STAT

After losing a son to opioids, an oral surgeon fights to change how his profession deals with addiction

Dr. Omar Abubaker is campaigning for dental schools to train future dentists in the responsible prescribing of opioid painkillers.

RICHMOND, Va. — On an unseasonably warm Friday morning in October, Dr. Omar Abubaker paced in front of a small lecture hall at Virginia Commonwealth University’s dental school. The 64-year-old oral surgeon, whose sharp gray suit matched his wavy hair, quipped about his caffeine habit as he gave his third-year students a crash course on the recent history of addiction in America.

Then he took a more serious tone. Raise your hand, he said, if you’ve ever read scientific literature about addiction. The scores of scrub-clad students — white and black, mothers and fathers, former nurses and future surgeons — silently looked around the lecture hall. No one raised a hand.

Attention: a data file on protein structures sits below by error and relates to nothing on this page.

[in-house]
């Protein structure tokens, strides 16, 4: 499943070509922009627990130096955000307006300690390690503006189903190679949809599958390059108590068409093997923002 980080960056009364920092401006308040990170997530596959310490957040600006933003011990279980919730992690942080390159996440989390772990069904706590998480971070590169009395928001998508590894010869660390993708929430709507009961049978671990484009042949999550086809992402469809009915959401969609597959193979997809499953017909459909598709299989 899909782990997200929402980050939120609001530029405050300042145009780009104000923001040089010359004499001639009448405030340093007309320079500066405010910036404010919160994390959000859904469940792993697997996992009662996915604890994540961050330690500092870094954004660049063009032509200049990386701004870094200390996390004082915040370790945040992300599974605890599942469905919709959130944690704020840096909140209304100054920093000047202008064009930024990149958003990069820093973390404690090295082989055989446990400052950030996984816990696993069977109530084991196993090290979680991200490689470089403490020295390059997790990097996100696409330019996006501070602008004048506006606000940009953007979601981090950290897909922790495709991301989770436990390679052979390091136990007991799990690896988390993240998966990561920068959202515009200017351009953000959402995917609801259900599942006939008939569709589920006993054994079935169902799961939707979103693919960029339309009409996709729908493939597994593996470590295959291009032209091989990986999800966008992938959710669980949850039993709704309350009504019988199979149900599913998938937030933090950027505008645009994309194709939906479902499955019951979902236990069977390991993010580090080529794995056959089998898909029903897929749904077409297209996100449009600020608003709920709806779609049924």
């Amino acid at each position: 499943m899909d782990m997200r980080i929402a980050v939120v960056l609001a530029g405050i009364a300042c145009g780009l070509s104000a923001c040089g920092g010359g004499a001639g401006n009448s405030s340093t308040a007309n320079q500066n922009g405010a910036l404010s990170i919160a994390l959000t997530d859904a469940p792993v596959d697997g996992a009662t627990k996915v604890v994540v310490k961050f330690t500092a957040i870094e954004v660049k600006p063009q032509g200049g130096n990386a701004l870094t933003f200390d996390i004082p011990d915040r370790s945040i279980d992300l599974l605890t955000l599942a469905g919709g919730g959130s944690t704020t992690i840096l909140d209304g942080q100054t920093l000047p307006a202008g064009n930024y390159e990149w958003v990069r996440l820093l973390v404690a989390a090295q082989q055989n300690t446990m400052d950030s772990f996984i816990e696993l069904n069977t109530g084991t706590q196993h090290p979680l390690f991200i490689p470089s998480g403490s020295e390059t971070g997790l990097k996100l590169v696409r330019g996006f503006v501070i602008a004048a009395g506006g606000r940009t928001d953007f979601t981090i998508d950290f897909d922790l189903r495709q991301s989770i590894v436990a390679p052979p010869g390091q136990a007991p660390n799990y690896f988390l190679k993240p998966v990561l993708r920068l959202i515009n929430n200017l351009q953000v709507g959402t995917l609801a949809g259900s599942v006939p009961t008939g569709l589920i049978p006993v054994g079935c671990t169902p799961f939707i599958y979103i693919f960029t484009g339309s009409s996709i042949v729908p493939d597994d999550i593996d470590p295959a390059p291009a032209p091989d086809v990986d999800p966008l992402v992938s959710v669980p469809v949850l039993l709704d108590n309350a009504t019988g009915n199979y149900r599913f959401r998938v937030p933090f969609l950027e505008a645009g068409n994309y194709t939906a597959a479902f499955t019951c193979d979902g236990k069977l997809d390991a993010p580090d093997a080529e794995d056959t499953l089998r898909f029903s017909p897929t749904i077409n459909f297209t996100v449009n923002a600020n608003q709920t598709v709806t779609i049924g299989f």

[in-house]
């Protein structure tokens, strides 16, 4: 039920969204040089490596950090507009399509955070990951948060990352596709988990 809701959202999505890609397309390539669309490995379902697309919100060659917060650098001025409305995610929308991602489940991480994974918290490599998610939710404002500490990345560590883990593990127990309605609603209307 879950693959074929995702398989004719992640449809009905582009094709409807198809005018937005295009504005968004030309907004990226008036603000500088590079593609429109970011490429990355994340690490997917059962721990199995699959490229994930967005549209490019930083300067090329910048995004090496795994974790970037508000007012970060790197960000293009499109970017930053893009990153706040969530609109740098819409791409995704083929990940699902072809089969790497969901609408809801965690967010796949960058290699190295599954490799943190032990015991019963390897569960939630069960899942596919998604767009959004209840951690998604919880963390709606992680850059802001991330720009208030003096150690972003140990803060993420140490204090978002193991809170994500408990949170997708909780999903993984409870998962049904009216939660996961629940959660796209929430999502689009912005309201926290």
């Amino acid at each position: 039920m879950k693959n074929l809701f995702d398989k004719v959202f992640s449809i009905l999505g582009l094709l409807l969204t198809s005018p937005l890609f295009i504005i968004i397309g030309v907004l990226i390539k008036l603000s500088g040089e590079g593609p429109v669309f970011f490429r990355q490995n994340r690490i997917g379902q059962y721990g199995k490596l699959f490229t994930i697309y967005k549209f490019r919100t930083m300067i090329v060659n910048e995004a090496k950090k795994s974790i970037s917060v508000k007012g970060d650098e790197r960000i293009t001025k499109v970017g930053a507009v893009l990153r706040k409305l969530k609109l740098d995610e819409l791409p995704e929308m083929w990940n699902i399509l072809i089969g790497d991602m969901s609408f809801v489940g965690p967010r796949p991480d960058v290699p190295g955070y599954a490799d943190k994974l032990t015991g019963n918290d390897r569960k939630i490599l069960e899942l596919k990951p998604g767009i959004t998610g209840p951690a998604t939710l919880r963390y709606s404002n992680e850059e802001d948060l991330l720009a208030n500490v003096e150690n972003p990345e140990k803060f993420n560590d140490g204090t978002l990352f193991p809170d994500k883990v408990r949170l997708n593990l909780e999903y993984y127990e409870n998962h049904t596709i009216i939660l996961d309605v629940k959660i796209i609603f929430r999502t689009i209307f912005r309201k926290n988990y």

“Everything you know about addiction is actually from TV, right?” Abubaker said. “Newspaper, Facebook … YouTube?” A student chuckled — a tacit acknowledgment that what she heard rang true. “There’s a disease out there that you’ll deal with that’s more likely than hypertension,” he continued. “You have no knowledge about [it].”

Four years ago, the chair of VCU’s School of Dentistry was nearly, responsible for writing prescriptions for immediate-release opioids nationwide. Prescription opioids, in turn, are widely considered the root of a national opioid crisis that’s caused more than 300,000 deaths since 2000.

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